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How to Gain on Grains | More Buy Opportunities in Wheat
Albert Goldson Albert Goldson
For Immediate Release:
Dateline: New York, NY
Friday, March 4, 2022


 Rapidly Rising Grain Prices

The Russian navy has completelyblockaded the Black Sea preventing maritime vessels from entering or departingthrough which 90% of Ukraine’s agricultural products are shipped through itsvarious ports. This present-day nightmare scenario was articulated in my SAarticle entitled BuyOpportunities with Tightening Global Agriculture Marketspublished on 19 February 2022 less than a week before the Russian invasion andbefore grain prices rose dramatically. Furthermore, according to the IMF andwell before the Russian invasion in late February, wheat prices had already increasedby 80% from April 2020 through December 2021.

Undervalued Grain Prices |Buying Opportunities Still Abound

For those investors who may besuffering the condition of “fear of missing out” (FOMO) of not purchasing farlower pre-invasion grain prices, I believe that the the bull run has just begunand that there is considerable near-to-medium term upward movement as theRussians intensify their “all in” invasion efforts.

The Russo-Ukrainian war hasprofoundly impacted energy prices because Russia is a major energy provider toEurope. However natural gas supplies continue to flow to European countries throughRussian and Ukrainian pipelines with increasing energy prices reflecting therisk of supply reductions.

On the other hand,agricultural exports from Ukraine have been shutdown entirely with Russia’sblockade of the Black Sea while draconian sanctions against Russia prevent thepurchase and export of Russian agricultural products.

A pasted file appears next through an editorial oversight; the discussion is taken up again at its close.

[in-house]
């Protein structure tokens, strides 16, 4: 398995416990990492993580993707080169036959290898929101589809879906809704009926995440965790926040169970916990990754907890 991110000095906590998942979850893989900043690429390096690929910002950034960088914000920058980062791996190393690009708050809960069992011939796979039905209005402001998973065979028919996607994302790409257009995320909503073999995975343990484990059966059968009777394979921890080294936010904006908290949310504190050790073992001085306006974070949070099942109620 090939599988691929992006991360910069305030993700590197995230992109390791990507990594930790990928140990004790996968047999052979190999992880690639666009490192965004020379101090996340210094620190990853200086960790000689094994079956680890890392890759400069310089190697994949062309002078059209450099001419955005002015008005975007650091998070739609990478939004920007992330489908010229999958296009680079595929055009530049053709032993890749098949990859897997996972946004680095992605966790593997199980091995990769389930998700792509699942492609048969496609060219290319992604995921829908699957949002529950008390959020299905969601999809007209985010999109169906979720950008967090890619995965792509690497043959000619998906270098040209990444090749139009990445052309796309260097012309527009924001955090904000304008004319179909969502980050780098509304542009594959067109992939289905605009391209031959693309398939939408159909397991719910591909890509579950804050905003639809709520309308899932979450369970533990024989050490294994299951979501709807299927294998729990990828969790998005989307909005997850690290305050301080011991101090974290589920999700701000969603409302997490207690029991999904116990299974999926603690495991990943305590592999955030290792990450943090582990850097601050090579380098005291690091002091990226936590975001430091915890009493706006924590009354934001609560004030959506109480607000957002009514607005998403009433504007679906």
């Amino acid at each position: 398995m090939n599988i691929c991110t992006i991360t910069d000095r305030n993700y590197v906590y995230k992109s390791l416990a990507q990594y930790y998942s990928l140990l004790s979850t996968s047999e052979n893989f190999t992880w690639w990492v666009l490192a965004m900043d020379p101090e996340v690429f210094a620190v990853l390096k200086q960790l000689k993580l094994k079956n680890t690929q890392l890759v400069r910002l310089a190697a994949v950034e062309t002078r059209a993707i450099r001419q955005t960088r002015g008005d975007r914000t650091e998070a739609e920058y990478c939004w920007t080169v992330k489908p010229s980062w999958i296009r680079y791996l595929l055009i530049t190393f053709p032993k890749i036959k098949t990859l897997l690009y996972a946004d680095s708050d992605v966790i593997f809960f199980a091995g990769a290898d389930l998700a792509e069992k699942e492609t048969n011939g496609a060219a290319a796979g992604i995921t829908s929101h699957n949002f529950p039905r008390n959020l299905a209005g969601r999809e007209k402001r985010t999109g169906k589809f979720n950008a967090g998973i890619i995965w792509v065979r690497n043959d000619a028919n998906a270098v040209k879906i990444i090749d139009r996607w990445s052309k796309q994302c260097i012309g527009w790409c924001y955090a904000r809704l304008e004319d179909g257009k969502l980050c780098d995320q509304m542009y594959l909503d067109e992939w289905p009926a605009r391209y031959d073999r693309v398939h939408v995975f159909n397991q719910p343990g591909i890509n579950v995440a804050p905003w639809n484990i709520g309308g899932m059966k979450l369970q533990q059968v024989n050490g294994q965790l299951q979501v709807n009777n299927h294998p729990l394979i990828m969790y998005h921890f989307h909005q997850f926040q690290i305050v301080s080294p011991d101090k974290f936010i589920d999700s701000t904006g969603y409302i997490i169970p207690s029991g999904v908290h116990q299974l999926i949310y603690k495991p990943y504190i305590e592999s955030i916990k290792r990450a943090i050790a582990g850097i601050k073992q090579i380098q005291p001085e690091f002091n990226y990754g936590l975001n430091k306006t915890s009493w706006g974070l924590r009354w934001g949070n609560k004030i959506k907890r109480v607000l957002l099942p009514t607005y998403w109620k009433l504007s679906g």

Since the start of theinvasion the rise in energy and grain prices have generally moved in tandem. HoweverI believe that grain prices are lagging far behind the actual risk and presenta brief buying opportunity window.

Major containercompanies, notably the largest ones like A.P. Moller Maersk and MediterraneanShipping, have temporarily suspended service to Russian and Ukrainian ports. Russia’sinvasion of Ukraine’s southern region has resulted in damage to portinfrastructure. Furthermore, maritime freight and insurance rates haveincreased as several vessels came under attack by Russian naval fire creatingan economically unviable hot zone.

With respect to wheat, TeucriumWheat ETF (WEAT) has provided robust returns since the start of the war andcontinues to provide an excellent investment opportunity.

The Global Food SecurityPerspective

This section will review thepresent-day and near-future dynamics with respect to an ever-shrinking globalinventory and crop yield for grains.